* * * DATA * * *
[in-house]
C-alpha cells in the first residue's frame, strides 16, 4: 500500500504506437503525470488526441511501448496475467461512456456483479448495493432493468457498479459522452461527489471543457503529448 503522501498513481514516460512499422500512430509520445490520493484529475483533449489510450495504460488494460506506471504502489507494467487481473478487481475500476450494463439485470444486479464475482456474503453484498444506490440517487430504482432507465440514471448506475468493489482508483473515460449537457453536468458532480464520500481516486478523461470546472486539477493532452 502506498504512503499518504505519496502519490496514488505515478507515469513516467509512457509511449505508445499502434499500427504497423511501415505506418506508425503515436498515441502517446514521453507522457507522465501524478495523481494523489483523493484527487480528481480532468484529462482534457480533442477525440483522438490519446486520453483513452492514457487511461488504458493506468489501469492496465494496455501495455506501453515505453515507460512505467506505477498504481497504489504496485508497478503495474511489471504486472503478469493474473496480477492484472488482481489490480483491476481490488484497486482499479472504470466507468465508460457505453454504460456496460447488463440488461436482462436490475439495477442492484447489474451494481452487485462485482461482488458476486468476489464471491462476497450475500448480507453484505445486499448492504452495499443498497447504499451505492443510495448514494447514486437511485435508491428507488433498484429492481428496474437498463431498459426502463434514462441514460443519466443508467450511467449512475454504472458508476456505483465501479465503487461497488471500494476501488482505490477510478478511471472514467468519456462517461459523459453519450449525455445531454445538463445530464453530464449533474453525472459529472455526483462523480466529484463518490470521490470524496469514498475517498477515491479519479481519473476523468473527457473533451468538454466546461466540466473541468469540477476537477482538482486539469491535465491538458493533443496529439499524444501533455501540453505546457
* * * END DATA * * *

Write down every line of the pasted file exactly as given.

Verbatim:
[in-house]
C-alpha cells in the first residue's frame, strides 16, 4: 500500500504506437503525470488526441511501448496475467461512456456483479448495493432493468457498479459522452461527489471543457503529448 503522501498513481514516460512499422500512430509520445490520493484529475483533449489510450495504460488494460506506471504502489507494467487481473478487481475500476450494463439485470444486479464475482456474503453484498444506490440517487430504482432507465440514471448506475468493489482508483473515460449537457453536468458532480464520500481516486478523461470546472486539477493532452 502506498504512503499518504505519496502519490496514488505515478507515469513516467509512457509511449505508445499502434499500427504497423511501415505506418506508425503515436498515441502517446514521453507522457507522465501524478495523481494523489483523493484527487480528481480532468484529462482534457480533442477525440483522438490519446486520453483513452492514457487511461488504458493506468489501469492496465494496455501495455506501453515505453515507460512505467506505477498504481497504489504496485508497478503495474511489471504486472503478469493474473496480477492484472488482481489490480483491476481490488484497486482499479472504470466507468465508460457505453454504460456496460447488463440488461436482462436490475439495477442492484447489474451494481452487485462485482461482488458476486468476489464471491462476497450475500448480507453484505445486499448492504452495499443498497447504499451505492443510495448514494447514486437511485435508491428507488433498484429492481428496474437498463431498459426502463434514462441514460443519466443508467450511467449512475454504472458508476456505483465501479465503487461497488471500494476501488482505490477510478478511471472514467468519456462517461459523459453519450449525455445531454445538463445530464453530464449533474453525472459529472455526483462523480466529484463518490470521490470524496469514498475517498477515491479519479481519473476523468473527457473533451468538454466546461466540466473541468469540477476537477482538482486539469491535465491538458493533443496529439499524444501533455501540453505546457